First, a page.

Across the country, millions of students benefit from free breakfast at school. Offered in low-income districts as an overall health initiative for healthier kids, the idea behind making breakfast as accessible as possible is that children who eat the first meal of the day are more equipped to learn. Philadelphia has a widespread free breakfast program throughout the city, but studies conducted by the University of Michigan School of Public Health and Temple University’s Center for Obesity Research and Education have shown us some interesting facts about school breakfast and weight gain
Basically, kids that are served breakfast in the classroom during first period gain more weight than students who have to go to the cafeteria to get breakfast. Some theories behind this are that kids may be double- or triple-dipping, having breakfast at home and/or buying something on the walk to school, and then partaking of the breakfast put in front of them in class. All the breakfasts in the study met USDA school nutritional guidelines, including fruit or fruit juice, a grain, and a protein/milk. There was no caloric difference between the meals offered in the classroom versus the cafeteria.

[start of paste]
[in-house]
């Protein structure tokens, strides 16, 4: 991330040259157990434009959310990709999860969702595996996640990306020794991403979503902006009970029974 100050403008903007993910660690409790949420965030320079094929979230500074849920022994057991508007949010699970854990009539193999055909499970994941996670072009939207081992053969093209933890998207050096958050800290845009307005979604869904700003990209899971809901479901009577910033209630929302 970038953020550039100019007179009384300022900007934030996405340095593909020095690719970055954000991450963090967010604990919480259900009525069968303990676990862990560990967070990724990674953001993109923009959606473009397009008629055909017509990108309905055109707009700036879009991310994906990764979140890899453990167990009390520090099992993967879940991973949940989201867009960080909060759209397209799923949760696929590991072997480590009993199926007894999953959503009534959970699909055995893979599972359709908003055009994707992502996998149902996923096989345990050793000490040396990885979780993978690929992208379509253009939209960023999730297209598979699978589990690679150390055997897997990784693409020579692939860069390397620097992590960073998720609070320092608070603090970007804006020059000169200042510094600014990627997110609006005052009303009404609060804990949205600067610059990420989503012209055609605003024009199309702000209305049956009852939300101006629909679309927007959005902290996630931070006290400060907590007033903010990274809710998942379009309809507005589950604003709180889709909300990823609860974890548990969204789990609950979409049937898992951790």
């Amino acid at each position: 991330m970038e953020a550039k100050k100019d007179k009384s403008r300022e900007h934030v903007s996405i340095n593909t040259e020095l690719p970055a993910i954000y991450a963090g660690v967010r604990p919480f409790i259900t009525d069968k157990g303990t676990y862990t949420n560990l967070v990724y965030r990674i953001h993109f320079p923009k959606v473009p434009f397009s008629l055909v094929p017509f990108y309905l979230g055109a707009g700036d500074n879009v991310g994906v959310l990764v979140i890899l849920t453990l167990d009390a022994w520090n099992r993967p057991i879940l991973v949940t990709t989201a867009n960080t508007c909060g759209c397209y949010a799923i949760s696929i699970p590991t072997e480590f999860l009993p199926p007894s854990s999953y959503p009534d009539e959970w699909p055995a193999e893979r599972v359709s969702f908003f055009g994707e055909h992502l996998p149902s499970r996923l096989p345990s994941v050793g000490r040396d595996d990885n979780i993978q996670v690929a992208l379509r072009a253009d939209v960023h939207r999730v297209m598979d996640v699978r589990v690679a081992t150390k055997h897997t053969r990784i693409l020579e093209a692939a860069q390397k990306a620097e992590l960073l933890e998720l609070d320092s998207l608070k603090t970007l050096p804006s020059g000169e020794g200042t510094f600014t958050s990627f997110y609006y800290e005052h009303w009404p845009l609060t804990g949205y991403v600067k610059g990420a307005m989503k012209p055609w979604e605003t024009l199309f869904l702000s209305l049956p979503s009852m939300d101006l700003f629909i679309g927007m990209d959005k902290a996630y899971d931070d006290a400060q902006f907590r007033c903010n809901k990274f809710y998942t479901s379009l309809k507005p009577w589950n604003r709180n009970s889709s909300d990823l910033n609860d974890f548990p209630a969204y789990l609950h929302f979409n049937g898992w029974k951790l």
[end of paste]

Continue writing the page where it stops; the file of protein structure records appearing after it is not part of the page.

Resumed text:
The conclusion of the research was that more was needed, and that perhaps students need additional nutritional information and education to supplement that which is already part of the city program. The current program includes standard nutritional teaching, plus tags on foods that help kids make healthier choices about what they eat for breakfast. Monthly newsletters go home to parents, who also receive a schedule of what’s on the menu for the coming month, so that the whole family can be integrated into the process.
The city has introduced the One Healthy Breakfast initiative, which doubles down on the educational portion of the breakfast program, with kids getting 18 nutrition education lessons about the importance of eating a good breakfast. So far, the results are promising.